Flatbread Baked 14,400 Years Ago Found in Jordan

  
Via:  dignitatem-societatis  •  2 years ago  •  7 comments

Flatbread Baked 14,400 Years Ago Found in Jordan

S E E D E D   C O N T E N T


Archaeologists from the Universities of Copenhagen and Cambridge, and University College London have unearthed the charred remains of a flatbread baked by Natufian hunter-gatherers 14,400 years ago. The results, published in the Proceedings of the National Academy of Sciences, provide the earliest empirical evidence for the production of bread, and suggest that bread production based on wild cereals may have encouraged hunter-gatherers to cultivate cereals, and thus contributed to the agricultural revolution in the Neolithic period.

Full article at Sci-News


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Dignitatem Societatis
1  seeder  Dignitatem Societatis    2 years ago

Flint sickle blades as well as ground stone tools found at Natufian sites in the Levant have long led archaeologists to suspect that people had begun to exploit plants in a different and perhaps more effective way.

But the flatbread found at Shubayqa 1 is the earliest evidence of bread making recovered so far, and it shows that baking was invented before we had plant cultivation.

Bread before agriculture. 

Hmm. Agriculture because of bread?

If they were gathering and storing wild grains for later use, I can certainly see some spilled quantities here or there sprouting and setting off that big light bulb in the brain for them.

 
 
 
Bob Nelson
2  Bob Nelson    2 years ago

Bread before agriculture. 

Hmm. Agriculture because of bread?

Intriguing, isn't it? And therefore this story has been all over the Interwebs. (For once a truly significant story went viral!  Winking 2   )

 
 
 
Greg Jones
3  Greg Jones    2 years ago

What kind of livestock did they have in those days? It's well established that dried dung was used for campfire fuel by early humans. Could this "bread" just as well be cattle or oxen patties?

 
 
 
Dignitatem Societatis
3.1  seeder  Dignitatem Societatis  replied to  Greg Jones @3    2 years ago

A quick search places the date given in the article a few thousand years before livestock. Even if it wasn't, I'd say it's a pretty safe bet that the specialists analyzing the electron microscopy of this material can tell the difference between dung and undigested foodstuffs. I'd certainly hope so, anyway.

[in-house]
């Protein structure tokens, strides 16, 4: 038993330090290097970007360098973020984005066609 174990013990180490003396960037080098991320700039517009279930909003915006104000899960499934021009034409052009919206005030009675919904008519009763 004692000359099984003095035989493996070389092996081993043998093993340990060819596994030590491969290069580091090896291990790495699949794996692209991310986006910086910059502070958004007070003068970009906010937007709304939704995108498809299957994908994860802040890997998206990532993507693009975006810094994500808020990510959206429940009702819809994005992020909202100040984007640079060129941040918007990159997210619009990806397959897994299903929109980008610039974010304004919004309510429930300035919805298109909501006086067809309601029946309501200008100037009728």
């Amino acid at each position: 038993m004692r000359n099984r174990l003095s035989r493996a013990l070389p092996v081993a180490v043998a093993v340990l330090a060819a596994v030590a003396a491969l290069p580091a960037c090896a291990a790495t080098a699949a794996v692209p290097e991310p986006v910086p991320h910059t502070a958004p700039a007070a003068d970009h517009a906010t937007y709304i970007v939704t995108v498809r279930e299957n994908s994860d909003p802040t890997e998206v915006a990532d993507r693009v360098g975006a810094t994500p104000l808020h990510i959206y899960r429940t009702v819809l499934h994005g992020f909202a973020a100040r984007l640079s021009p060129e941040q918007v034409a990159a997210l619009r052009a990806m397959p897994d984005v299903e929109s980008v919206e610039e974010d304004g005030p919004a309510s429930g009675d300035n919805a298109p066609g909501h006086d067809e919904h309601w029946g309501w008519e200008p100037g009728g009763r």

dave-2693993
4  dave-2693993    2 years ago

This story aligns well with some of the information discovered concerning the peoples living prior to the pre 8200 yr (BP) cooling, which has shown the use of stone tools as described in the article.

The climate in that area of the world has continued to move to a drier environment which has done wonders for the preservation of artifacts.

Historian Bettany Hughes has some interesting videos covering human development and civilization beginning in some of the more ancients times and progressing to some of the Greek city states. Once you find her videos it should be easy to find some covering the time period discussed in the article.

For a more clinical look at human development through the known 3 stone age periods Professor Alison Roberts, University of Birmingham (UK) has some lectures. BTW, the stone age goes back many 10s of thousands of years beyond what we were once taught. Maybe those old dates are still taught in school?

This leads to several lectures from CARTA - Center for Academic Research and Training in Anthropogeny - presented by UCSD TV (Go Tritons), which goes into greater detail on many early human development topics.

Once you find vids from the folks and organizations above, a treasure trove of information is waiting.

 
 
 
Dignitatem Societatis
4.1  seeder  Dignitatem Societatis  replied to  dave-2693993 @4    2 years ago

I've watched a ton of CARTA's Human Origins content on UCTV's YouTube channel.

There's some really good stuff there.

 
 
 
Enoch
5  Enoch    2 years ago

Dear Friend D-S: Another winner.

Please keep them coming.

Enoch.

 
 
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